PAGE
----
Marble vs. Granite Countertops: Which Is Better? Pros and Cons

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When it comes to popular countertop materials for bathroom and kitchen remodels homeowners often ask themselves about the difference between marble and granite counters. Is there one that should take preference over the other? How do you choose between the variety of colors? Which one is most suited to the kitchen, the bathroom, or even outdoors? We're here to answer those questions.


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To start, while both are natural stones, there are distinctions to take note of. Ready for all of the details? Consider this your ultimate guide to marble vs. granite natural stone countertops.

Marble vs. Granite: Appearance

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Granite and marble slabs are similar in appearance. In fact, it can sometimes be hard to tell them apart. To determine the difference, you'll need to look at the color, veining, and pattern variations between the two. Granite tone variants generally appear as flecks throughout the stone while marble features colorful veins that swirl throughout the porous stone.


Marble vs. Granite: Durability

Granite and marble are both formed via natural processes that impact the overall strength and durability of each material. And because of this, there is a way to test each stone's resilience and resulting resale value. Enter the Mohs scale of mineral hardness — a qualitative ordinal scale that characterizes scratch resistance.


Granite has a hardness of six to seven on the Mohs scale, whereas its counterpart falls behind with a hardness ranging from three to five. The former easily deflects scratches and damage from hot pots as well as scuffs and discoloration from acidic liquids like lemon juice and tomato sauce, making it a popular choice for kitchen countertops. Marble, however, lacks those stain-resistant qualities and could suffer damage from hot pans and more. It is potentially better suited to kitchen islands (but always use a cutting board!) bathroom countertops, and other low-traffic areas.


Costs Between Marble and Granite Countertops

According to Fixr, granite countertop prices are slightly lower than those of similar marble options. The former can cost anywhere between $40 and $200 per square foot on average, with a few slabs costing up to $400 per square foot. For a 30-square-foot counter, the average material cost is around $1,000 to $1,500.


Material costs for the latter are higher, starting at around $60 per square foot. So for a marble counter of the same size, expect to pay between $1,800 and $3,000. You will also need to consider the cost of sink cutouts, edging, backsplashes, and labor.

Installation Costs

Granite countertop options can cost from $75 per square foot to $175 per square foot for installation. Marble can top $200.The complexity of the job, the number of seams and corners, and the style of sink you select for the kitchen design will have an impact on the price, too. We recommend getting at least three written estimates from contractors to find the best price in your area.


Maintenance & Repairs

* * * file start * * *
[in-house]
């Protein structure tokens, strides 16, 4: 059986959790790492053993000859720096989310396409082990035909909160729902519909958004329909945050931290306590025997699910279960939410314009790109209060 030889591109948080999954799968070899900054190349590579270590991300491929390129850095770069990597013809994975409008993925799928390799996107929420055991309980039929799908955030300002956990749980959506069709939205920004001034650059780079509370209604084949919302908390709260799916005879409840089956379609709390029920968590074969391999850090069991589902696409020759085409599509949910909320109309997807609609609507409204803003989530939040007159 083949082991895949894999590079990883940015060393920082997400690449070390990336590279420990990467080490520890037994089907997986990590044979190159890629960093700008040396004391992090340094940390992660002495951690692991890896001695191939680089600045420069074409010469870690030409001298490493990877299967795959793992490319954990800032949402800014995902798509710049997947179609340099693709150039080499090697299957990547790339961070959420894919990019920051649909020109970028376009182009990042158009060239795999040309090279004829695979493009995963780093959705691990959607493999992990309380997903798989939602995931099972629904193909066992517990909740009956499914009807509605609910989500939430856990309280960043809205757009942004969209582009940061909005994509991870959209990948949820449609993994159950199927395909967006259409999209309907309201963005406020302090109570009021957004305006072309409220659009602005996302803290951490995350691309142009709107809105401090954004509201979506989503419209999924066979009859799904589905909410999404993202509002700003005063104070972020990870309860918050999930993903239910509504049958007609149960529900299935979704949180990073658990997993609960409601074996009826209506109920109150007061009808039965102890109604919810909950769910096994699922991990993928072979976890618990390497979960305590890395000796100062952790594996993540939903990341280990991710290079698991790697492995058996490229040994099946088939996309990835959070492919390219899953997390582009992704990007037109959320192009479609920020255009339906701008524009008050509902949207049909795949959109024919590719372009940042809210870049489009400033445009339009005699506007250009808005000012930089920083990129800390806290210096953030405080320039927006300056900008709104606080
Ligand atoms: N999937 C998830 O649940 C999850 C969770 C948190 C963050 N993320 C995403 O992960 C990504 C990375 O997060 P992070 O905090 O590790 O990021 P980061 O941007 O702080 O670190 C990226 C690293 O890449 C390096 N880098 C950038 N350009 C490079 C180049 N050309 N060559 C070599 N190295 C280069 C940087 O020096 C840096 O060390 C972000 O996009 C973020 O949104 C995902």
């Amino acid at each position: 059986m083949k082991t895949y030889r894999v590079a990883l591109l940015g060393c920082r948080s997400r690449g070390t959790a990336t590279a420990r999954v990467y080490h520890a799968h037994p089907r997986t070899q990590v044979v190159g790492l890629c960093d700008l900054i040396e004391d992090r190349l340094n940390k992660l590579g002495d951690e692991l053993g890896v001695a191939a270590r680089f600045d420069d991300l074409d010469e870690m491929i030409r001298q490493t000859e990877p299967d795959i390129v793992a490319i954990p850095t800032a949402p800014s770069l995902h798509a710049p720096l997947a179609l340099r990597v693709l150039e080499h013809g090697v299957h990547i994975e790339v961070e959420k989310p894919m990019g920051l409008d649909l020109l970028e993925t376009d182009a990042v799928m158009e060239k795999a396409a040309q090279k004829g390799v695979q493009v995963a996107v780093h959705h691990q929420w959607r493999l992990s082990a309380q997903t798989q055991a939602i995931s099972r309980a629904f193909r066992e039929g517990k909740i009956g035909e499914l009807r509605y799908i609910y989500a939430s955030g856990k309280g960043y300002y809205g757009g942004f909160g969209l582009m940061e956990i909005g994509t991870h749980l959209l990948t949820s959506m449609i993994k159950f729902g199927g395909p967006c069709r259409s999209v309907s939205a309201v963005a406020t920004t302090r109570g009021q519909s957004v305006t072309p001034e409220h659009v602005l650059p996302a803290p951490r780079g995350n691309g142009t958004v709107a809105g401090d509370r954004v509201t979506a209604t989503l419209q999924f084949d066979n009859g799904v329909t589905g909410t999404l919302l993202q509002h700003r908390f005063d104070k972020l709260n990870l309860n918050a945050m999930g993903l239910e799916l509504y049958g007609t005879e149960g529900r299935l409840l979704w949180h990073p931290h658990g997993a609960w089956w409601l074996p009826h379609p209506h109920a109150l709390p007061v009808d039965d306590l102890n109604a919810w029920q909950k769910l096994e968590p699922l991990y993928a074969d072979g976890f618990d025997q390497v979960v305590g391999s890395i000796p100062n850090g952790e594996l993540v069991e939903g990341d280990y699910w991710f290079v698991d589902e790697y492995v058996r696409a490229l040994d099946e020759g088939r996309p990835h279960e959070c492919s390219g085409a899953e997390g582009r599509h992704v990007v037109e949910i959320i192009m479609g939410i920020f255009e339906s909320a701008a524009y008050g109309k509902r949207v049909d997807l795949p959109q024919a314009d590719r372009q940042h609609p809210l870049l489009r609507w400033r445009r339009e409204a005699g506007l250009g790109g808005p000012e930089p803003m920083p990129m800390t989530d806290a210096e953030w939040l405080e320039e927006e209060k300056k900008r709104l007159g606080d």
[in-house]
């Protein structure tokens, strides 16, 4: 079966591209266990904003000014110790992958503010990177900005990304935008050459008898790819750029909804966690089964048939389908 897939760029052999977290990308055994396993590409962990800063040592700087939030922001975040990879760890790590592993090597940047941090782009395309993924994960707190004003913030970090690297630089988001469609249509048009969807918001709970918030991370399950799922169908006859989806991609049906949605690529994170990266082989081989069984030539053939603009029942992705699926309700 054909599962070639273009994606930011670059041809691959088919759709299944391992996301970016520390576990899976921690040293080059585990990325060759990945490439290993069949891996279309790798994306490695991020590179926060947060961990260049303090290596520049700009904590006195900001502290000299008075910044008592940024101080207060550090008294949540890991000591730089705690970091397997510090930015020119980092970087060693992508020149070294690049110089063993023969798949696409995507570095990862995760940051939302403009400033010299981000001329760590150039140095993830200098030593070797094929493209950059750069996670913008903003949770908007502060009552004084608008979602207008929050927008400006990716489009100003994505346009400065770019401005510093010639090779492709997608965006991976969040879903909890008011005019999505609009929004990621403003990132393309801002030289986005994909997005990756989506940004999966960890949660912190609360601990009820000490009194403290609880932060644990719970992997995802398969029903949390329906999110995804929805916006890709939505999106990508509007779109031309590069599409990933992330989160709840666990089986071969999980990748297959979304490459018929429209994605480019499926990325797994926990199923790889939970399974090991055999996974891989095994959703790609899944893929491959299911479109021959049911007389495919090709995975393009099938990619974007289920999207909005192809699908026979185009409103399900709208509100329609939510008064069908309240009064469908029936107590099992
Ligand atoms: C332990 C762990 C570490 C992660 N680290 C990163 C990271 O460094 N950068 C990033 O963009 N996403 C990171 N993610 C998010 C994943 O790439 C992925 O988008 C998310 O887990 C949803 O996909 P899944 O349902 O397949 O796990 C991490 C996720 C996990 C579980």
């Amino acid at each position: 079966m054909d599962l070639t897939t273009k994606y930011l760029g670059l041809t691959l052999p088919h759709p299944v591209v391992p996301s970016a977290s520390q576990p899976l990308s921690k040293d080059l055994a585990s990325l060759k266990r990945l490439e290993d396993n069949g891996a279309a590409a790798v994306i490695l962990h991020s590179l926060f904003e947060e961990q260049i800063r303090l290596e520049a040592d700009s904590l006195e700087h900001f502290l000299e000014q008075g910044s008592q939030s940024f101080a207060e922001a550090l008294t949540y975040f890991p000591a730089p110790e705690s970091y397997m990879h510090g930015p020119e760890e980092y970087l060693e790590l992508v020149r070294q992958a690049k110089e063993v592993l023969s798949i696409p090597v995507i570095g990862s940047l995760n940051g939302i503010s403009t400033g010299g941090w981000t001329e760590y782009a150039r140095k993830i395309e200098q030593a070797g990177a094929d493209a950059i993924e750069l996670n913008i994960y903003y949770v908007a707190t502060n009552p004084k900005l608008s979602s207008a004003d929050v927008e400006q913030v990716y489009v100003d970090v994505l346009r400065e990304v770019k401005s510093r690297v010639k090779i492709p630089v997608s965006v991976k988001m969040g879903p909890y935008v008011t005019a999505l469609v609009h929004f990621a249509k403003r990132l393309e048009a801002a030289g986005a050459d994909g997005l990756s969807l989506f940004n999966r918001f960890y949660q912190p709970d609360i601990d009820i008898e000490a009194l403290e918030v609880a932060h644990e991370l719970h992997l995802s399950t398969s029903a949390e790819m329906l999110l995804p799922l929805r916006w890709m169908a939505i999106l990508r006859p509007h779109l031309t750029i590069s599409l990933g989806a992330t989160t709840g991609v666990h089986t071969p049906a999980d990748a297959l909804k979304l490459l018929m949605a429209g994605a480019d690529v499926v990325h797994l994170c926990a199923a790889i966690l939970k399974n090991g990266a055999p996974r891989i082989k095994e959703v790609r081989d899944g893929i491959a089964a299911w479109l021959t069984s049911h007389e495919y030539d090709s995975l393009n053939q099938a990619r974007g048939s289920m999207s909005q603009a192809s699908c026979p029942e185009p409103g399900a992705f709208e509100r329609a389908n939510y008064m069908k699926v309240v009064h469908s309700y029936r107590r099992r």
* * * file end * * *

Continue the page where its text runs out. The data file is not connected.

The majority of stone countertops require some effort and resealing to keep them in tip-top shape, and granite and marble are no exception. You may even need to consider a daily, weekly, and monthly care routine.


Out of the two materials, granite requires less maintenance. You can simply wipe it down with a sponge and hot water on a daily basis, using a specific granite cleaner every so often to keep it fresh. Specialized polish will also help keep it shiny in the long term. Colored or white marble can be a little more involved. You'll typically need to seal it on a yearly basis, use trivets for pans to increase heat resistance, avoid acidic materials, and clean up any spills quickly to avoid staining or undesirable patina. A soft sponge and hot water should do the trick, along with a very durable stone cleaner.


And what if your surface does gets damaged? While unlikely if you're careful with them, both marble and granite countertops can scratch, crack, or chip. For both, repairs are possible and will be cheaper than replacing the countertop.

Which is Right For You: Granite or Marble

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Only you can decide whether marble or granite countertops are right for you. Both can be very durable and look stunning (the color variations and veining alone make each option worthwhile), but we'll go over the pros and cons to help with your final decision.

Pros and Cons of Marble


  • The look is unmatched and can work with multiple decor styles.
  • It's a naturally occurring material.
  • If well-maintained, marble can increase your home's property value.
  • In the right conditions and with the right care, marble is extremely long-lasting.
  • No marble countertop is exactly the same, so you'll have a truly unique additon.


  • Marble can be incredibly expensive.
  • It's an incredibly heavy material.
  • Marble countertops stain easily.
  • Marble can be delicate.
  • The material can degrade over time if not sealed.

Pros and Cons of Granite


  • Granite is super durable. It's less likely to scratch, stain, or break.
  • It's heat resistant.
  • It's available in thousands of different colors.
  • The patterns on granite tend to look incredibly intricate.
  • This is another natural material, and each slab is unique.


  • Some consider this material to be incredibly trendy, so it could fall out of fashion.
  • It has the potential to crack under heavy stress or if it is improperly installed.
  • Granite can become porous if it's not sealed.
  • High-end granite can still be very costly.

Where to Shop for Marble and Granite Counters

Looking to purchase marble or granite countertops for your home? Try these suppliers.

The Home Depot

Modul Marble

Stoneware Granite